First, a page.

The main screen in the WDTU program will typically show a tabular display not dissimilar to the Browse display in traditional Weatherlink, with the rows being the set of consecutive archive records and the columns corresponding to the individual weather parameters. This WDTU browser display can function as a viewer into the database being used and hence can offer – if appropriately configured – a consolidated view into all of the available data, irrespective of the VP2 transmitter from which it was sourced. Because of the large number of columns that could potentially be displayed, a key feature of the WDTU browser is an option to define which particular subset of columns should be selected for display. (See image below for an example.) Another option is to set the units to be used for display of each data category, although the underlying data seems to be held in a single, fixed, native format.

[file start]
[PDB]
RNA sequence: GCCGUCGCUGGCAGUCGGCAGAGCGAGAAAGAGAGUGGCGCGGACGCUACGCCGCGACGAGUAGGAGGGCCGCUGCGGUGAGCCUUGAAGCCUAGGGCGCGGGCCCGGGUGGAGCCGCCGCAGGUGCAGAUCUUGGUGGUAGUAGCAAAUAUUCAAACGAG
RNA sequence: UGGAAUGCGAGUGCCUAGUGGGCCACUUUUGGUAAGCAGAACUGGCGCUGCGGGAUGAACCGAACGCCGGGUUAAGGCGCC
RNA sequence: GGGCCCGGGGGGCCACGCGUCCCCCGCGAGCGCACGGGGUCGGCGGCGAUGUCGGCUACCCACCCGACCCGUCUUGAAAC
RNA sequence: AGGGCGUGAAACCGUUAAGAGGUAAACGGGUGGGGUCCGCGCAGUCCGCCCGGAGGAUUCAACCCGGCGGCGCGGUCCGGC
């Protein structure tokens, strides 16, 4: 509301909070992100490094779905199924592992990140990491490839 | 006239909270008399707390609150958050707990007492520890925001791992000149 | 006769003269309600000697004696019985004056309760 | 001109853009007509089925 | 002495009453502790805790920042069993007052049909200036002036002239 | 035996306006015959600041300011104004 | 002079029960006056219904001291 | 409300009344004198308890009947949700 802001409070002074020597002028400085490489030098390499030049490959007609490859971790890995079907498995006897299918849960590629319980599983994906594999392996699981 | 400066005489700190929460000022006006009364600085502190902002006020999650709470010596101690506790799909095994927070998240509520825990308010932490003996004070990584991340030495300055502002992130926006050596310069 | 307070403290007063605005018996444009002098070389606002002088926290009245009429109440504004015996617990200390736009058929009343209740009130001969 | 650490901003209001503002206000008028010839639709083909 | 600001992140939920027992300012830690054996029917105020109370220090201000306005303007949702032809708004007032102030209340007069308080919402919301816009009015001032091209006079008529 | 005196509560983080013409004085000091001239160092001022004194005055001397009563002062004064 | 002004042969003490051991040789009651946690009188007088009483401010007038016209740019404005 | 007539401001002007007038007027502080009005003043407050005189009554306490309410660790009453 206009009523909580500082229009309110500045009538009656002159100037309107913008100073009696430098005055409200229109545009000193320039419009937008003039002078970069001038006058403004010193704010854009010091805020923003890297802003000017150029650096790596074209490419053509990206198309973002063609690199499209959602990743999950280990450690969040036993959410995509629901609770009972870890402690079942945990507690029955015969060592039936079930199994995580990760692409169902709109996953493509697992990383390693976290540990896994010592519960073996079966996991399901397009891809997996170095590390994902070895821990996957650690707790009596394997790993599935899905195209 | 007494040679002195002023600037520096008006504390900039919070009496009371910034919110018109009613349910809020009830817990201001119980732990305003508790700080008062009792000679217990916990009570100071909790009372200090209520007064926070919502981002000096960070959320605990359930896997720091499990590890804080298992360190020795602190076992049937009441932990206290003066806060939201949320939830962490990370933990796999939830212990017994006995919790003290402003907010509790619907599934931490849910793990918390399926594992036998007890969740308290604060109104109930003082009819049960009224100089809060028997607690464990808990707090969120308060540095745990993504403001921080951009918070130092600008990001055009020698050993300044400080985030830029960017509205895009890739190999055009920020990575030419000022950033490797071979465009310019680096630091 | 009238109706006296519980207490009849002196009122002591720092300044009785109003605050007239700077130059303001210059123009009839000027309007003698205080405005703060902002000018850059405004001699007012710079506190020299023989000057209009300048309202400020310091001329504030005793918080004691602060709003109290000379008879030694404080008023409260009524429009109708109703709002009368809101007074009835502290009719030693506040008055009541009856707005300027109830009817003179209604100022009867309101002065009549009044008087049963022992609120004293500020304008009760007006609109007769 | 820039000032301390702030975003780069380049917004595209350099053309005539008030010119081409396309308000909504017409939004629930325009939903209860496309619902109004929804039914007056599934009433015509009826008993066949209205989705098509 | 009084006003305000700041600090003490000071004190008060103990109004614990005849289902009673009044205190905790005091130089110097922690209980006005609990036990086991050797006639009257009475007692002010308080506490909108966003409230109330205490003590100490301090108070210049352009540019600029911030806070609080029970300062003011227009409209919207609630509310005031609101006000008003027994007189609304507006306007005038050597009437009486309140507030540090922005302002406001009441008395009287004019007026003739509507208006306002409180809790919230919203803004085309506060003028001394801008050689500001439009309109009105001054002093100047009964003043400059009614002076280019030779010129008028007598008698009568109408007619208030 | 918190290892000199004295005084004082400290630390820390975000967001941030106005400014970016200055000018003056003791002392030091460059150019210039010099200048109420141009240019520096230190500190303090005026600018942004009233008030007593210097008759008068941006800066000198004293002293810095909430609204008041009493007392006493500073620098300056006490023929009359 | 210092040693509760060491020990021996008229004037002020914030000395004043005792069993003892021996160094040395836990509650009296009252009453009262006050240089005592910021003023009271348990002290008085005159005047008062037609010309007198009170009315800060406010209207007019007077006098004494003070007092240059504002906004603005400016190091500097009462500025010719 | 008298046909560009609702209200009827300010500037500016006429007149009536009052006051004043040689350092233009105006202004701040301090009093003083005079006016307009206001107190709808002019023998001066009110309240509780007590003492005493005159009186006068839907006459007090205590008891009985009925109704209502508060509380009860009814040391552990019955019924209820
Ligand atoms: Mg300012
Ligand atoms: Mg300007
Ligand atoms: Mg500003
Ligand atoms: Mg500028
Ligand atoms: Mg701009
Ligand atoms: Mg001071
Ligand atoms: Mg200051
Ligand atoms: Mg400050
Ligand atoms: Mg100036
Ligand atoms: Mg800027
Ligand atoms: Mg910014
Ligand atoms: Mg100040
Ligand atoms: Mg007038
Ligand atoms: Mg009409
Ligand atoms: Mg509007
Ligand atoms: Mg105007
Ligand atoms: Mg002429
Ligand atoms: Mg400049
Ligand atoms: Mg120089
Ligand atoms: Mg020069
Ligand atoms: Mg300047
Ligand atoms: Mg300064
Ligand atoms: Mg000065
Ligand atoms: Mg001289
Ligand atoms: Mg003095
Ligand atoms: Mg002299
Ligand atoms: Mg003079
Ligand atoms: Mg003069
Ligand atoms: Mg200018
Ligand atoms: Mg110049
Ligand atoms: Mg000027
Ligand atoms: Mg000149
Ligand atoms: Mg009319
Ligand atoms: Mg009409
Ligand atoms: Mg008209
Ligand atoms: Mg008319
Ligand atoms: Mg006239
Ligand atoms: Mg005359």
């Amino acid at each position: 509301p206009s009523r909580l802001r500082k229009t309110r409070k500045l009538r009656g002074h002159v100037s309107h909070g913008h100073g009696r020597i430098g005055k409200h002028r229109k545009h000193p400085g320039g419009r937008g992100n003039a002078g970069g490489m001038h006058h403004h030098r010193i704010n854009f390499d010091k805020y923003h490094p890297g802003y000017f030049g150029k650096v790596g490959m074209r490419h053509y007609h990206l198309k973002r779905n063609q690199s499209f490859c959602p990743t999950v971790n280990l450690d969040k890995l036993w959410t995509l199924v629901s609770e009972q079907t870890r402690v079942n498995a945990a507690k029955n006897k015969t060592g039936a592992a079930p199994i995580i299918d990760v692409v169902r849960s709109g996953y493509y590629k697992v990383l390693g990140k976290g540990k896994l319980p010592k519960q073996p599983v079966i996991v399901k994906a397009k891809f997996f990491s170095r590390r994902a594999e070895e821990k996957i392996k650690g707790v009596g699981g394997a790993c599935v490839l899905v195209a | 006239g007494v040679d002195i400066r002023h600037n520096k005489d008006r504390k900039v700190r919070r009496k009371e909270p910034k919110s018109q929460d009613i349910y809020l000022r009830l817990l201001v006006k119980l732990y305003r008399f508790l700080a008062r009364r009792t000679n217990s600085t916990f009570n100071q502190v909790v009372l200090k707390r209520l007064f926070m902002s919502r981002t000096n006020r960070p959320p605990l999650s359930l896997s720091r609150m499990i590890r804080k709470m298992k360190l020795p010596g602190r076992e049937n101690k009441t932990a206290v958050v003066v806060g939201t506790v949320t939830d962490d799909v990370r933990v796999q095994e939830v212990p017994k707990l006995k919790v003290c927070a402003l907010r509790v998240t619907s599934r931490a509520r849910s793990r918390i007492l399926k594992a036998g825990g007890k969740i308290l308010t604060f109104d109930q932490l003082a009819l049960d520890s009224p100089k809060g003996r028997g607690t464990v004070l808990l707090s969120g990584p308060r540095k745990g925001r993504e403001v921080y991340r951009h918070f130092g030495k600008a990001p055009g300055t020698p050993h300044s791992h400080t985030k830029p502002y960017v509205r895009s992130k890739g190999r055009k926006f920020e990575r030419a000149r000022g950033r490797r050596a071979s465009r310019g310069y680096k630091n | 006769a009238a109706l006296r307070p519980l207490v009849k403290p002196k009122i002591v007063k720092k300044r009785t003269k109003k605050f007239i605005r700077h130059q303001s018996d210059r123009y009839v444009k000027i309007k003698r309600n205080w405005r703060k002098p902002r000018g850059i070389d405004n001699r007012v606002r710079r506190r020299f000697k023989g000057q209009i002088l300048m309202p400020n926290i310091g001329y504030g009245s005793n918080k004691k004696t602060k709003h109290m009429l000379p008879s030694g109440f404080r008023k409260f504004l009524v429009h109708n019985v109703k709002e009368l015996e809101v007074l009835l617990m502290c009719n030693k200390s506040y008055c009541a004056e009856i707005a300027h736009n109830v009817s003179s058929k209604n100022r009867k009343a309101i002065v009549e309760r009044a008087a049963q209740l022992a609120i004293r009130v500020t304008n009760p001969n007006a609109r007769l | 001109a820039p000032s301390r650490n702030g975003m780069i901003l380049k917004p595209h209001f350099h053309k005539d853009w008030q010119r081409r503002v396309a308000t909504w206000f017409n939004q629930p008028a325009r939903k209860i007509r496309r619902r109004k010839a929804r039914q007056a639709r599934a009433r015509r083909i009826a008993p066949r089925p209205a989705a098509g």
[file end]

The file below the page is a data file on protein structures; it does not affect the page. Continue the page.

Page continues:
Three types of database are supported by WDTU: MS Access, MySQL and MS SQL Server – there are pros and cons of cost, robustness, convenience etc to each type. Access is the simplest but least flexible/robust option. Use of MySQL (free) and SQL Server (potentially significant cost) requires the user to have the appropriate database environment also installed.
Multiple database tables, one per transmitter type (eg ISS, leaf/soil) or for certain weather parameter types (eg wind, rain, raw) together with others for admin data (configuration, reception stats etc) are used to build the overall database structure, with all data values seemingly held in native Weatherlink format.